Monday, January 5, 2015

Iran Funneling $1 Billion to $2 Billion a Month into Syria - Report

The Christian Science Monitor quoted a Beirut-based diplomat with contacts in Syria as estimating that Iran funnels between $1 billion to $2 billion a month into Syria.

“A Beirut-based diplomat with extensive contacts in Syria estimates that Iran funnels between $1 billion to $2 billion a month into Syria to keep Mr, Assad in Power. Of that, some $500 million is spent on military assistance, mostly for National Defense Force, a 70-000-strong loyalist militia commanded by IRGC, according to this diplomat and others who monitor Syria closely,” The Christian Science Monitor reported today.

“They [the Iranians] have officially given around $5 billion in (line of) credit, and when you consider the financial aid, military aid, discounted oil, and man hours of IRGC officials the number must be north of $10 billion (annually). Absent Iranian largess, Assad would not be financially solvent today,” said Karim Sadjadpour, a Washington-based senior associate at the Carnegie Endowment for International Peace. (The Christian Science Monitor, 5 January)

A slump in global oil prices on top of existing sanctions, however, is squeezing Iran. Aside from funneling billions to the Syrian regime, Iran is also waging an expensive military campaign in Iraq and is supporting the operations of the Lebanese Hezbollah.  

Regarding Hezbollah, the Christian Science Monitor reports that according to a wide range of political and diplomatic sources in Beirut, as Iran tightens its belt because of falling oil prices, the Hezbollah in particular is coming under pressure financially, imposing salary cuts on personnel, defer payments to suppliers and reduce monthly stipends to its political allies in Lebanon.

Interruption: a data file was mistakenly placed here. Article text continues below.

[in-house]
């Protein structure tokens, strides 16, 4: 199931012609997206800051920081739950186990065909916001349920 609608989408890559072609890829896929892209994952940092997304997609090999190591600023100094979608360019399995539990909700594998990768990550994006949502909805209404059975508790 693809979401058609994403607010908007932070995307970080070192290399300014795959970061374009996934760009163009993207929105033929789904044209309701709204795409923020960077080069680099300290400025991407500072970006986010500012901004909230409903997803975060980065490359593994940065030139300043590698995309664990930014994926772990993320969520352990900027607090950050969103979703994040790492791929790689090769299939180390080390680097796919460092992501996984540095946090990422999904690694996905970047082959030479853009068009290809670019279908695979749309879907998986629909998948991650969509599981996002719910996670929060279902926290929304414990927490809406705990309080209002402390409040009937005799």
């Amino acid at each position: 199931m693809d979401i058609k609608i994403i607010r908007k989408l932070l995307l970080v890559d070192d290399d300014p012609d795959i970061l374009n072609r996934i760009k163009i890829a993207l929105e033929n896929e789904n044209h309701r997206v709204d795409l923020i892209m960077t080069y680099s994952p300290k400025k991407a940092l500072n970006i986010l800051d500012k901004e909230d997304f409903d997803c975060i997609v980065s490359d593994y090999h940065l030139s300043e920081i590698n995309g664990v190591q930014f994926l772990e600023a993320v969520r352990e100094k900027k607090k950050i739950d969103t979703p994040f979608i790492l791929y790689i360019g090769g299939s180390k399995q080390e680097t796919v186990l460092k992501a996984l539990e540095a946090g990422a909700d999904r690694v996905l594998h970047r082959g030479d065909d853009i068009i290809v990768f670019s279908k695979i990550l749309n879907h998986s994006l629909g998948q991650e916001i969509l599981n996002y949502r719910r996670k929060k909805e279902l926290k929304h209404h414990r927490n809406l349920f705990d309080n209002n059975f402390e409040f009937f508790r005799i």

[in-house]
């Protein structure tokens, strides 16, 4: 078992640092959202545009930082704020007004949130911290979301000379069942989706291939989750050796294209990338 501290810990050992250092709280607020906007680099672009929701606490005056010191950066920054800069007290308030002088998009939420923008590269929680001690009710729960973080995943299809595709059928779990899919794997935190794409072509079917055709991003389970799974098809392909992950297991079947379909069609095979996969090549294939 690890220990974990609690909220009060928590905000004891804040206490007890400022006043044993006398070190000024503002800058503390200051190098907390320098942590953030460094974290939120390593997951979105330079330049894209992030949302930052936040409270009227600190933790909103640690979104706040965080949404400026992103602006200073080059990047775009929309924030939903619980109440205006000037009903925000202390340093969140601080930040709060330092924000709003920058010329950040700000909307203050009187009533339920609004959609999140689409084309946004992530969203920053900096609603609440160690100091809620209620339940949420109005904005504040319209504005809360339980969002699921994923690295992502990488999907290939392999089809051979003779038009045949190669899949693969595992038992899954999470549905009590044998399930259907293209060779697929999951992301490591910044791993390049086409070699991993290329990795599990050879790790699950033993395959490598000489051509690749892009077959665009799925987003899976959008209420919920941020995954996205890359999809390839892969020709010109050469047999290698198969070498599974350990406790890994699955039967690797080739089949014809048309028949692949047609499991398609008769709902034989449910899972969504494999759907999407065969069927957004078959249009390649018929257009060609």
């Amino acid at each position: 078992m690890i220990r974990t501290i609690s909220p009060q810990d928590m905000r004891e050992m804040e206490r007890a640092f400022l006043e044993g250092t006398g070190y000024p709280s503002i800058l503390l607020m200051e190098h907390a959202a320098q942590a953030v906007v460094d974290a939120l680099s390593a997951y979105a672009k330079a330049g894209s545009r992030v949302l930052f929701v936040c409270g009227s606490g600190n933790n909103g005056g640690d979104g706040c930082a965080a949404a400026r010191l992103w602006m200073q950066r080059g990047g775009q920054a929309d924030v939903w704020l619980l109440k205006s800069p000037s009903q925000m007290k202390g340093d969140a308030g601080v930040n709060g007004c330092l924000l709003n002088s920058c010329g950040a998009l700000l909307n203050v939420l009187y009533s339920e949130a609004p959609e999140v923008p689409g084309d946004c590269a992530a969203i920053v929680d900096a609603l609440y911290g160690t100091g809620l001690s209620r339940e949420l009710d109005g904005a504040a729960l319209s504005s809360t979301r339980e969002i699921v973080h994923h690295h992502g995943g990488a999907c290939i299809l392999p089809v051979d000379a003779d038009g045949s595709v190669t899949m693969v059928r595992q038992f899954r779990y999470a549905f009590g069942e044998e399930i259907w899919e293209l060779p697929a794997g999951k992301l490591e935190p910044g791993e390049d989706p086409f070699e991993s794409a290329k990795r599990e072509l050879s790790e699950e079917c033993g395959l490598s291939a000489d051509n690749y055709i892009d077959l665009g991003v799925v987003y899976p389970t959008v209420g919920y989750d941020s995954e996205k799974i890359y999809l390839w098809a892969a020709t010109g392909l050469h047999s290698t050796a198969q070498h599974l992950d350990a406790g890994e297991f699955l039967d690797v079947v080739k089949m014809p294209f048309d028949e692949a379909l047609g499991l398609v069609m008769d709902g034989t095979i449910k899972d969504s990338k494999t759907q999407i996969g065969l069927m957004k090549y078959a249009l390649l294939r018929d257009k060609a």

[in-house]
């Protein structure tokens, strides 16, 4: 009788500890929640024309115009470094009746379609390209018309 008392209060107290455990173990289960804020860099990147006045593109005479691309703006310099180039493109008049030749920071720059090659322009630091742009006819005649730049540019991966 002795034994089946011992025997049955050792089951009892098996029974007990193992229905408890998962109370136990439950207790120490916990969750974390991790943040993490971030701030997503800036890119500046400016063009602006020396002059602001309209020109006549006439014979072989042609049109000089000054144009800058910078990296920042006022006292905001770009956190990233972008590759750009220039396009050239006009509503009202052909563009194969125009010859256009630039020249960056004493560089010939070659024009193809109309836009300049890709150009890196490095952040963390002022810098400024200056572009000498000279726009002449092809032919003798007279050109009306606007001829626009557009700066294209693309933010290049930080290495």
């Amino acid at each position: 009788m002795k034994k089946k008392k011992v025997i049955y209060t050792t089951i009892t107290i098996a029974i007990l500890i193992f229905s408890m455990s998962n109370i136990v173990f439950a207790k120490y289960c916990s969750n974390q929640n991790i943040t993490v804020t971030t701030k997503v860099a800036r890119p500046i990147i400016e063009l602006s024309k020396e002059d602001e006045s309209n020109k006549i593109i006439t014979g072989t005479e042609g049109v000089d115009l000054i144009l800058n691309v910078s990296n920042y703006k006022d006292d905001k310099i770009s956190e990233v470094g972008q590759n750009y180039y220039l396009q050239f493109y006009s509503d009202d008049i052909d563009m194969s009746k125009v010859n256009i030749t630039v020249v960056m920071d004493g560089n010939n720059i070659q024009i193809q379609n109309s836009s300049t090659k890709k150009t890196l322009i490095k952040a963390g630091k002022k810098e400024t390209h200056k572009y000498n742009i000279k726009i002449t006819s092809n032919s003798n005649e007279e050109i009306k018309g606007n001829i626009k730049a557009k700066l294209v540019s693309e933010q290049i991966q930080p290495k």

But analysts do not expect Iran to end its financial support of Syria or Hezbollah.

“I think people will go hungry in Tehran before Iran will cease its investments in this so-called ‘axis of resistance,’ says Sadjadpour.

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Anonymous said...

This report tastes of negativity in the way Iran is projecting its own security. Either the author does not understand the game in the ME or that he just wants to criticize the IRI for the sake of it.
Iran is not funding Syria because it wants to. It has no choice. The moment Iran ceases to have strong allies the enemy will be knocking at its gate. It is quite clear Hizbo, Syria, Houthis all act as a buffer zone. It is also the understanding of USA and co. to drain Iran of its resources until it cannot offer assistance. Iran understands this. But really there is no easy solution. Iran either supports these allies and try to figure out how can they become self sufficient in the future, or go down under the boots of Saudi Arabia and the likes. That is the game.

Anonymous said...

Money that could otherwise be used for feeding and housing the desperate people of Iran.The country has been taken over by the lowest form of criminals,namely akhoonds and their affiliates.Time for Iranian people to end this parasitical occupation of Iran.

Nader Uskowi said...

The Christian Science Monitor's article is a factual report on how Iran is financing the Assad government and the Lebanese Hezbollah. Aside from Syria and Hezbollah, Iran is also involved in a major military campaign in Iraq, and involved in military/security operations in Yemen, Bahrain and elsewhere in the region. The question is, Can Iran afford such spending? The short answer is no, not with oil at $52. You are saying it must continue the course to maintain its regional position vis-a-vis Saudi Arabia. OK, but how, at what cost, could it finance these operations? Should it gradually reduce its engagement from at least some of these campaign? Or should it not care about financial realities and go full steam ahead? For how long, forever? Interested to hear your take on these issues.

Anonymous said...

The International community led by the U.S. should demand the withdrawal of IRG and Hezbollah forces from Syria, while at the same time arming the Syrian opposition and combatting ISIL. There should be no lifting of economic sanctions on Iran if the Iranian regime fails to provide basic human rights. Nuclear negotiations with Iran should not be extended endlessly, allowing it to buy time in order to consolidate its dominance in Iraq, Lebanon, Syria, and Yemen as well as complete its nuclear weapons program.

B.M.A said...

-the Christian monitor has never been the Bible of western journalism !.